Your Ford Explorer Engine

The Ford Explorer 

The Ford Explorer is great for traveling. Its versatility allows for seating of up to seven passengers depending on the model and year. Owners love the fact they can easily change its configurations as easily as they can change their traveling plans. Proper maintenance will keep a Ford Explorer running smoothly for years. However, all things mechanical will break down sooner or later. As everyone knows, the engine is one of them.

There are a lot of parts to consider when it comes to Ford Explorer engines. Regardless of the year, make and model, there are basic parts that all engines share in common. Consumers often buy vehicles based on their engine performance and torque capabilities. 

They also consider how much fuel the engine will consume. At Jim Vreeland Ford, located at 340 E. Highway 246 in Buellton, California, we carry all the Ford parts our customers need. As well as Ford makes engine parts they will naturally succumb to wear and tear. 

Consider the main parts of an engine:

1. The engine block, or cylinder, is the main part of the engine. The engine block is where fuel combustion takes place. Parts like the connecting rod, crankshaft, piston, and water jacket etc. are all bolted to it. As anyone soon learns, when any engine element is out of place, the engine will not function properly. 

2. The cylinder houses the pistons that transmit thrust and power to connector rods. The pistons compress the fuel-air mixture. They are responsible for converting the engine’s fuel energy into mechanical energy. Mechanical energy transmits its power to the crankshaft. The signs of a faulty piston includes white or gray smoke, excessive oil consumption, poor acceleration, and an overall loss of performance and power.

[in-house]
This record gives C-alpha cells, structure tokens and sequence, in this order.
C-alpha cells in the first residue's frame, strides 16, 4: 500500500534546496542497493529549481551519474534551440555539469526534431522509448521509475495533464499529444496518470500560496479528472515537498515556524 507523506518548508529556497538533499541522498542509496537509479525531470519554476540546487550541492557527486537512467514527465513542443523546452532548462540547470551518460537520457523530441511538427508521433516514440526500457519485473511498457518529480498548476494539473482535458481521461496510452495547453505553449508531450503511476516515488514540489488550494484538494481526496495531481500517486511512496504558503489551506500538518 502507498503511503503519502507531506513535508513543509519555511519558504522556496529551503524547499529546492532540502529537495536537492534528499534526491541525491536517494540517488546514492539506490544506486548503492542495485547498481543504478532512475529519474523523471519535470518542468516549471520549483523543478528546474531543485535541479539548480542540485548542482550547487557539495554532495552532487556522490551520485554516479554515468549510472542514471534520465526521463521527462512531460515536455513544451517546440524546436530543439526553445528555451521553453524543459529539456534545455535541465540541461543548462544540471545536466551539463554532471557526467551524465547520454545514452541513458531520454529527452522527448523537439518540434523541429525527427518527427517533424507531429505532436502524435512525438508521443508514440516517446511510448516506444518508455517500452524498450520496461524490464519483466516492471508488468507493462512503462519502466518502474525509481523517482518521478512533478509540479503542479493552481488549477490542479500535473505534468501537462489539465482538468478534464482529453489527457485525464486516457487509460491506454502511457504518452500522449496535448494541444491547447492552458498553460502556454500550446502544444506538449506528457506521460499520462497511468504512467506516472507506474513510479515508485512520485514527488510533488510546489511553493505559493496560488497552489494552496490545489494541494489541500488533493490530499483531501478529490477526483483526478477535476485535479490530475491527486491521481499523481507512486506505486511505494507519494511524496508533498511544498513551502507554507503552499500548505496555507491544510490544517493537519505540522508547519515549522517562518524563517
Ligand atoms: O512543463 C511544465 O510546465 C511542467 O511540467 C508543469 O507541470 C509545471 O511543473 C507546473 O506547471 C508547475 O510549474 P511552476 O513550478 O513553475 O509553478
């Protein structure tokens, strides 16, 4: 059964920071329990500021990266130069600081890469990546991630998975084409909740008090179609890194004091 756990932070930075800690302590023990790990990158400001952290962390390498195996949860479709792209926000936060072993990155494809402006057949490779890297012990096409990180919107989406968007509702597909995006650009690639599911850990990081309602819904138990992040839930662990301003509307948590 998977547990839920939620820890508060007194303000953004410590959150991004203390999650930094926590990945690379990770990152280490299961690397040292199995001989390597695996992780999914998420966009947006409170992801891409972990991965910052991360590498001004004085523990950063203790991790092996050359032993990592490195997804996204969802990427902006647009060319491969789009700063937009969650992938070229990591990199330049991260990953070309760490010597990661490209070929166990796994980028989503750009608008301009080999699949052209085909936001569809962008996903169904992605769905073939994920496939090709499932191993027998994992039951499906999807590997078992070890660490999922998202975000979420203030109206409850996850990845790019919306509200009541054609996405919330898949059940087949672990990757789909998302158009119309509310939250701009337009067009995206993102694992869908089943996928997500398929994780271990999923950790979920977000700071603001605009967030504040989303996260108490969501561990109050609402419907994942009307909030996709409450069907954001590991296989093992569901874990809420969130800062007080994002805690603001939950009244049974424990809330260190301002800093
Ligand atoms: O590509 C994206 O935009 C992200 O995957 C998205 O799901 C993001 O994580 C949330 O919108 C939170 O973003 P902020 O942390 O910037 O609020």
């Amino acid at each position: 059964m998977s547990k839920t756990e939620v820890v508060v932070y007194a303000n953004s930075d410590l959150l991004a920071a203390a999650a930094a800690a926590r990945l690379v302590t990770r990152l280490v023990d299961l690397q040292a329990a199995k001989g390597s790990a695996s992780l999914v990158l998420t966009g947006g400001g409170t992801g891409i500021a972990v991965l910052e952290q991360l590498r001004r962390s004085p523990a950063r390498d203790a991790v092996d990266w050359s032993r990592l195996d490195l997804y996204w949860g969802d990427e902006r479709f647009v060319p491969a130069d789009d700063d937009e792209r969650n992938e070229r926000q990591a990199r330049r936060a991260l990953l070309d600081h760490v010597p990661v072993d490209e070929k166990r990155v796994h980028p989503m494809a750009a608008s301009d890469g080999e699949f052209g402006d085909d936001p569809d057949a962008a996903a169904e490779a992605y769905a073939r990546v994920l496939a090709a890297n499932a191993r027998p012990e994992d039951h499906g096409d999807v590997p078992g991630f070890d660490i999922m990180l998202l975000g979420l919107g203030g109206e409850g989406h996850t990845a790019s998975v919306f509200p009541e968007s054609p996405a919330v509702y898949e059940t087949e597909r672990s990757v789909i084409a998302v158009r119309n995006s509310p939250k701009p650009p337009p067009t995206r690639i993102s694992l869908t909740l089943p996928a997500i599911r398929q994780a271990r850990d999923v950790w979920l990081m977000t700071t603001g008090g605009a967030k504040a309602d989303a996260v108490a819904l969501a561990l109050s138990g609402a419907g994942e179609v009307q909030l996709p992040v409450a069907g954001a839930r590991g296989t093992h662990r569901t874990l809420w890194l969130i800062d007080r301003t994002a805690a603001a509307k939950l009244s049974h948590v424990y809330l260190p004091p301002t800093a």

3. The crankshaft is the engine part that converts reciprocating motion to rotational motion. This system causes a vehicle to move. Pistons connect to the crankshaft through a connecting rod. There is a sensor for virtually every part of the engine. The sensor’s job is to warn drivers when a part has failed or is about to fail. The signs of a faulty crankshaft include excessive engine vibration, misaligned timing marks, and a separated harmonic balancer.

4. The cylinder head sits on top of the block. A properly functioning cylinder head seals the cylinder’s working end and prevents gases from entering or exiting on the engine’s cover head valves. The head houses spark plugs, valves, and the camshaft etc. A cracked cylinder head may leak oil, coolant, or smoke. 

The first sign of a cracked head may be a reduction of engine power and performance. Cracks cause less engine compression and allow pressure to escape. If your engine is constantly dying and needs restarting, a cracked cylinder head could be the problem.

5. Connecting rods connect pistons to crank shafts. The connecting rod’s lower end joings to the piston, and its bigger end connects to the crank shaft. The signs of a bad crankshaft include engine stalling, backfiring, and smoke.